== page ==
Moment of inertia

Moment of inertia quantifies the resistance of a physical object to angular acceleration. Moment of inertia is to rotational motion as mass is to linear motion.

It should not be confused with the second moment of inertia, also known as the second moment of area and area moment of inertia, which is a property of a shape that is used to predict its resistance to bending.

In general, an object's moment of inertia depends on its shape and the distribution of mass within that shape: the greater the concentration of material away from the object's centroid, the larger the moment of inertia. It also varies depending upon the axis of rotation specified; values relative to the object's centroid are typically taken as baseline values. See the list of moments of inertia for specific examples. The parallel axes theorem can be used to determine moments of inertia relative to displaced axes of rotation.

Rotational versions of Newton's second law and the formulas for momentum and kinetic energy, use the moment of inertia of an object (with torque, angular velocity and angular acceleration replacing force, velocity and acceleration, respectively).

Moment of inertia is often represented by the letter I.



The SI unit for moment of inertia is kilogram metre squared (kg m2)

Mathematical derivation

A rigid body can be considered an infinite number of infinitely small particles, each with mass <math>m_i<math>. If each particle is a distance <math>r_i<math> from a particular axis of rotation, then the moment of inertia of the rigid body about that axis is given by:

<math>I = \sum_i m_i r_i^2<math>

Continuous mass distributions require an infinite sum over all the point mass moments which make up the whole. This is accomplished by integrating all the masses <math>dm \,\!<math> over all three-dimensional space involved:

<math>I = \int r^2\,dm \,\!<math>

<math>dm \,\!<math> is defined by the spatial density distribution <math>\rho \,\!<math>.

<math>dm=\rho\,dV \,\!<math>

Inertia tensor

The moment of inertia can be used to describe the amount of angular momentum a rigid body possesses, via the relation:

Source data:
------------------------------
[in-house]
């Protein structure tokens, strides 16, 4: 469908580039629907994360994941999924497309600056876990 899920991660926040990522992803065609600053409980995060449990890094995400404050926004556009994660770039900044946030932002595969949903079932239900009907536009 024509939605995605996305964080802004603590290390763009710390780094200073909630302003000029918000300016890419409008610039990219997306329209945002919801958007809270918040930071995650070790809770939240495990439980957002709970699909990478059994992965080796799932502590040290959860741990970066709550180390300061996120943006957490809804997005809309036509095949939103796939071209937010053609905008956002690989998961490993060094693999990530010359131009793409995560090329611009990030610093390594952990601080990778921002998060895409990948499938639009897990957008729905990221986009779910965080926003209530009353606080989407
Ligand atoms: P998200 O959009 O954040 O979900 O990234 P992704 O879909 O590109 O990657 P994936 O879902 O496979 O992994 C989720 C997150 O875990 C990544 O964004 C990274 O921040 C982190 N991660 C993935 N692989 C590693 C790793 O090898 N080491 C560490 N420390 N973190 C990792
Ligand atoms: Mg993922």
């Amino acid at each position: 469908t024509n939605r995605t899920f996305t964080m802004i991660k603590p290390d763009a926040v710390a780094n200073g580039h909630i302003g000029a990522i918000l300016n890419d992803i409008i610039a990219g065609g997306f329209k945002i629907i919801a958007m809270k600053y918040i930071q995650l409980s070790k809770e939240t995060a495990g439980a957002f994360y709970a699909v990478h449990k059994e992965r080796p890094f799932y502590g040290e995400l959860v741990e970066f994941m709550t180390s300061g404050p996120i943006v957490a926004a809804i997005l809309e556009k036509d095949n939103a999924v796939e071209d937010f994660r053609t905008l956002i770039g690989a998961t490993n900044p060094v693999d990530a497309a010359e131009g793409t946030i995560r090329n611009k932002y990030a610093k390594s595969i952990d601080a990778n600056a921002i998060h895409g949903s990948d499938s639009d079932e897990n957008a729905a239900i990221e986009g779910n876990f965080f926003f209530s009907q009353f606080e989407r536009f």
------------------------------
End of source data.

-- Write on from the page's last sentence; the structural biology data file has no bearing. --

<math>\vec{L} = I \vec{\omega}.\,<math>

For the case where the angular momentum is parallel to the angular velocity, the moment of inertia is simply a scalar.

However, in the general case of an object being rotated about an arbitrary axis, the moment of inertia becomes a tensor, such that the angular momentum need not be parallel to the angular velocity. The definition of the moment of inertia tensor is very similar to that above, except that it is now expressed as a matrix:

<math>I = \sum_i m_i r_i^2 (E-P_i)<math>


E is the identity matrix
P is the projection operator.

Alternatively the elements of the inertia tensor can be expressed as:

<math>I_{xx} = \sum_i m_i (y_i^2+z_i^2),\; I_{yy} = \sum_i m_i (x_i^2+z_i^2),\; I_{zz} = \sum_i m_i (x_i^2+y_i^2)<math>
<math>I_{xy} = I_{yx} = \sum_i m_i x_i y_i<math>
<math>I_{xz} = I_{zx} = \sum_i m_i x_i z_i<math>
<math>I_{yz} = I_{zy} = \sum_i m_i y_i z_i<math>

It is notable that (because it is symmetric), it is always possible to diagonalize the inertia tensor to find the principal axes of the rigid body, those which satisfy the eigenvalue problem:

<math>I\vec{\omega}=\lambda \vec{\omega}.\,<math>

In the case of the principal axes, the angular momentum is parallel to the angular velocity, so the object can be rotated in free space without an external torque applied.

See also

External links

de:Trgheitsmoment fr:Moment d'inertie ko:관성모멘트 ja:慣性モーメント ms:Inersia angular pl:Moment bezwładności sl:vztrajnostni moment sv:Trghetsmoment


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